I have seen the word 'arch' used as a verb in the context of a villain causing trouble for a hero, or a hero thwarting a villain. It is also used when a villain is actively trying to become a hero's primary nemesis. I've only seen it in comedic or informal settings, or when talking about a hero/villain relationship. It probably sprang from 'arch-enemy', but I'm trying to find where and when this phrasing was first used. Can this be sourced to a particular work? How long has this usage been around?

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    (Arches a mystified look). I've not seen this usage. Can you link to any examples? Nov 4, 2013 at 1:59
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    "I'm Trying to arch here, this is how it's done!" -The Monarch, Venture Brothers, episode 36. The Monarch is a villain, explaining to the heroes why he's doing what he's doing. It's also used in a synopsis of the episode [here] (venturefans.org/vbwiki/The_Lepidopterists).
    – ATayloe
    Nov 4, 2013 at 12:58
  • I wouldn't say the writer there is a "compentent native speaker". For example, "The duo ... quickly dispose of the captain via a tranquilizer dart, which incidentally forms an addiction for the captain." looks like very strange phrasing to me, and the guy certainly can't spell. Anyway, unless you can find several other similar instances, I think most likely you're looking at one [clumsy, imho) writer being "creative" with his usage. Sometimes he uses "arch" as a noun (short for "arch-enemy", obviously). Other times it's just a verb meaning "play the role of an arch-enemy")... Nov 4, 2013 at 15:11
  • ...such devices (using an adjective as a verb or noun) are common in ephemeral/casual contexts. For most native speakers, the meaning will be clear in context, but it would be stretching a point to say it's "English" as might be recorded by dictionaries and grammar books. Nov 4, 2013 at 15:14
  • @FumbleFingers I am aware the usage is not '"English" as it might be recorded by dictionaries and grammar books', hence the tagging of my question with 'slang' and 'neologisms'. I have heard the word used in person, but was having trouble finding it in a more formal use online. I know the meaning, I was looking for the source.
    – ATayloe
    Jan 19, 2014 at 22:07

2 Answers 2


I think the verb to arch (to be an arch-enemy or do arch-enemy things against a hero) is from The Venture Bros. cartoon and mostly restricted to the programme and its fans.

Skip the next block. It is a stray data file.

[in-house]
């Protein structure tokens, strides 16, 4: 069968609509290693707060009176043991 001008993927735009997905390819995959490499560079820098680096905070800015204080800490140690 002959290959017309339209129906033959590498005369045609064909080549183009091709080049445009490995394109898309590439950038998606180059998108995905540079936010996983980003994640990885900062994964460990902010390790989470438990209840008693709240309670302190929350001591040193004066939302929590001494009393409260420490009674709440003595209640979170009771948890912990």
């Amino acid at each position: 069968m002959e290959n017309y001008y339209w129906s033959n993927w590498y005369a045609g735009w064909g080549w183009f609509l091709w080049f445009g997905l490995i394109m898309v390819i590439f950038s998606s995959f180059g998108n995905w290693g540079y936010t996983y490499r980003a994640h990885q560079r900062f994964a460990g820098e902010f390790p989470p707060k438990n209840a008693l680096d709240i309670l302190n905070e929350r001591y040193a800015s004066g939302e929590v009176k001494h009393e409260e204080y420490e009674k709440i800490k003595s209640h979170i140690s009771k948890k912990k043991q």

The top entry on Urban Dictionary is:

1. arCH

arch, to arch /ahrCH/
verb transitive

to desire to cause harm, foil plans, and generally create aggression against targeted individuals or groups, used esp. with supervillains

We go around "arching" people at work.

[arch] [venture bro] [monarch] [adult swim] [rusty]

by Dr Girlfriend October 26, 2011
23 up, 14 down

You'll notice the tags include "venture bro", so it appears to be only used in reference to the The Venture Bros. cartoon. The person who added it used a username, Dr. Girlfriend, which is an alias of the character Dr. Mrs. The Monarch in the same cartoon.

The Monarch used the verb in episode 36, "The Lepidopterists" of The Venture Bros. (original airdate: Aug 3, 2008):

I'm trying to arch here, this is how it's done!

It was also used in episode 30 (June 22, 2008):

Sgt. Hatred - The one thing I've learned is there's no good reason on God's green earth that arching has to be a completely unpleasant experience for either of us.

In Episode 34 (July 20, 2008):

He went arching? Without us?

Ow! Oh! We don't get to do anything! I'm like this close to arching the paperboy!

And Episode 10 (October 9, 2004):

Dr. Girlfriend: I'm flattered boys, but I'm with the Monarch now. And you know he's been arching Dr. Venture

The verb is used a lot by fans in The Archer Bros. wiki.

  • Thanks. I first heard the word used by Aureli Voltaire, describing his relationship to Doc Hammer (one of the Venture Bros. creators). I had assumed the usage started with the Venture Bros, but wanted to know if there had been an earlier usage I missed.
    – ATayloe
    Jan 19, 2014 at 22:10

I don't think that arching in this context means "to thwart"; I think that "to arch" is a verb whose usage is mostly constrained to the Venture Bros., where it refers to the organized practice of comicbook-style rivalry characterized in the relationship between a hero and her arch -nemesis.

The Monarch arches, or plays archnemesis to, Dr. Venture.

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